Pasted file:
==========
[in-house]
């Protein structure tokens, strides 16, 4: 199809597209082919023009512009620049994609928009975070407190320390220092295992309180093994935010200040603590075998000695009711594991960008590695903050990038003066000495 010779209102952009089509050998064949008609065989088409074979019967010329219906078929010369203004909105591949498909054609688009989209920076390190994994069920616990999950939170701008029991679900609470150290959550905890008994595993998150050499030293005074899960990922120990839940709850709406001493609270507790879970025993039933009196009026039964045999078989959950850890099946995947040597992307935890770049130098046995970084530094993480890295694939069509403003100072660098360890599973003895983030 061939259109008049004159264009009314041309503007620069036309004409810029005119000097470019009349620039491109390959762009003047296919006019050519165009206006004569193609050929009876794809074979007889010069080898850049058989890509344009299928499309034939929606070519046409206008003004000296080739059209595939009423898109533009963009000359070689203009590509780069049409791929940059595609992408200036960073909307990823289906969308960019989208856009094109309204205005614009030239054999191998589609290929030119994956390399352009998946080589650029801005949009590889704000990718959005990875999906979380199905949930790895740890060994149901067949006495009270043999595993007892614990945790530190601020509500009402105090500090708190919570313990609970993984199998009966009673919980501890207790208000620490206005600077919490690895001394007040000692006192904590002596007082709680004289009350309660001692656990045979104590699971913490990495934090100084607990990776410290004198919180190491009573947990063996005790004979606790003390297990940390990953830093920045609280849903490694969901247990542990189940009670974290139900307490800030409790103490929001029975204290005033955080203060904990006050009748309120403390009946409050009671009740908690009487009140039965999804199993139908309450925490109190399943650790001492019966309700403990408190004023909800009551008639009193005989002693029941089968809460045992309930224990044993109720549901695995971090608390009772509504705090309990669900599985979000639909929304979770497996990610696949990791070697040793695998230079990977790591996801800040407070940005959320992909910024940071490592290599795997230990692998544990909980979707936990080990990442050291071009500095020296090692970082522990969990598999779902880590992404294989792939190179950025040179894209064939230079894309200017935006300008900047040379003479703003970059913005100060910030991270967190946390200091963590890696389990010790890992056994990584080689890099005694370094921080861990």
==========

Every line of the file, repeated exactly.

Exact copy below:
[in-house]
């Protein structure tokens, strides 16, 4: 199809597209082919023009512009620049994609928009975070407190320390220092295992309180093994935010200040603590075998000695009711594991960008590695903050990038003066000495 010779209102952009089509050998064949008609065989088409074979019967010329219906078929010369203004909105591949498909054609688009989209920076390190994994069920616990999950939170701008029991679900609470150290959550905890008994595993998150050499030293005074899960990922120990839940709850709406001493609270507790879970025993039933009196009026039964045999078989959950850890099946995947040597992307935890770049130098046995970084530094993480890295694939069509403003100072660098360890599973003895983030 061939259109008049004159264009009314041309503007620069036309004409810029005119000097470019009349620039491109390959762009003047296919006019050519165009206006004569193609050929009876794809074979007889010069080898850049058989890509344009299928499309034939929606070519046409206008003004000296080739059209595939009423898109533009963009000359070689203009590509780069049409791929940059595609992408200036960073909307990823289906969308960019989208856009094109309204205005614009030239054999191998589609290929030119994956390399352009998946080589650029801005949009590889704000990718959005990875999906979380199905949930790895740890060994149901067949006495009270043999595993007892614990945790530190601020509500009402105090500090708190919570313990609970993984199998009966009673919980501890207790208000620490206005600077919490690895001394007040000692006192904590002596007082709680004289009350309660001692656990045979104590699971913490990495934090100084607990990776410290004198919180190491009573947990063996005790004979606790003390297990940390990953830093920045609280849903490694969901247990542990189940009670974290139900307490800030409790103490929001029975204290005033955080203060904990006050009748309120403390009946409050009671009740908690009487009140039965999804199993139908309450925490109190399943650790001492019966309700403990408190004023909800009551008639009193005989002693029941089968809460045992309930224990044993109720549901695995971090608390009772509504705090309990669900599985979000639909929304979770497996990610696949990791070697040793695998230079990977790591996801800040407070940005959320992909910024940071490592290599795997230990692998544990909980979707936990080990990442050291071009500095020296090692970082522990969990598999779902880590992404294989792939190179950025040179894209064939230079894309200017935006300008900047040379003479703003970059913005100060910030991270967190946390200091963590890696389990010790890992056994990584080689890099005694370094921080861990």